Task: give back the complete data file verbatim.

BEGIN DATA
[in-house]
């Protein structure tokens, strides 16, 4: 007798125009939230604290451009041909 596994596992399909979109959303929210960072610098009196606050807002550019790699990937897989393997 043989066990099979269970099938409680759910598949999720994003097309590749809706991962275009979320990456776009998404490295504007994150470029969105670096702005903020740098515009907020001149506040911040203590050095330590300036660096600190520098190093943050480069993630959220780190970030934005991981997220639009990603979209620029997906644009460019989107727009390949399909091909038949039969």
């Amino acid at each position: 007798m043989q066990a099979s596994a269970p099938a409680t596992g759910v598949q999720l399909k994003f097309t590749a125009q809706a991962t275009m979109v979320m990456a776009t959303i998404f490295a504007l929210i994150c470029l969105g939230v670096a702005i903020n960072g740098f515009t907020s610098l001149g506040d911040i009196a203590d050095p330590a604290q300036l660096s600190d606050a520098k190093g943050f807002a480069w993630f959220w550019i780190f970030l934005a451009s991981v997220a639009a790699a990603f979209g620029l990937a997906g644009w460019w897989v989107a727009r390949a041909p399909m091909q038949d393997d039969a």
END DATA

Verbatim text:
[in-house]
């Protein structure tokens, strides 16, 4: 007798125009939230604290451009041909 596994596992399909979109959303929210960072610098009196606050807002550019790699990937897989393997 043989066990099979269970099938409680759910598949999720994003097309590749809706991962275009979320990456776009998404490295504007994150470029969105670096702005903020740098515009907020001149506040911040203590050095330590300036660096600190520098190093943050480069993630959220780190970030934005991981997220639009990603979209620029997906644009460019989107727009390949399909091909038949039969």
């Amino acid at each position: 007798m043989q066990a099979s596994a269970p099938a409680t596992g759910v598949q999720l399909k994003f097309t590749a125009q809706a991962t275009m979109v979320m990456a776009t959303i998404f490295a504007l929210i994150c470029l969105g939230v670096a702005i903020n960072g740098f515009t907020s610098l001149g506040d911040i009196a203590d050095p330590a604290q300036l660096s600190d606050a520098k190093g943050f807002a480069w993630f959220w550019i780190f970030l934005a451009s991981v997220a639009a790699a990603f979209g620029l990937a997906g644009w460019w897989v989107a727009r390949a041909p399909m091909q038949d393997d039969a």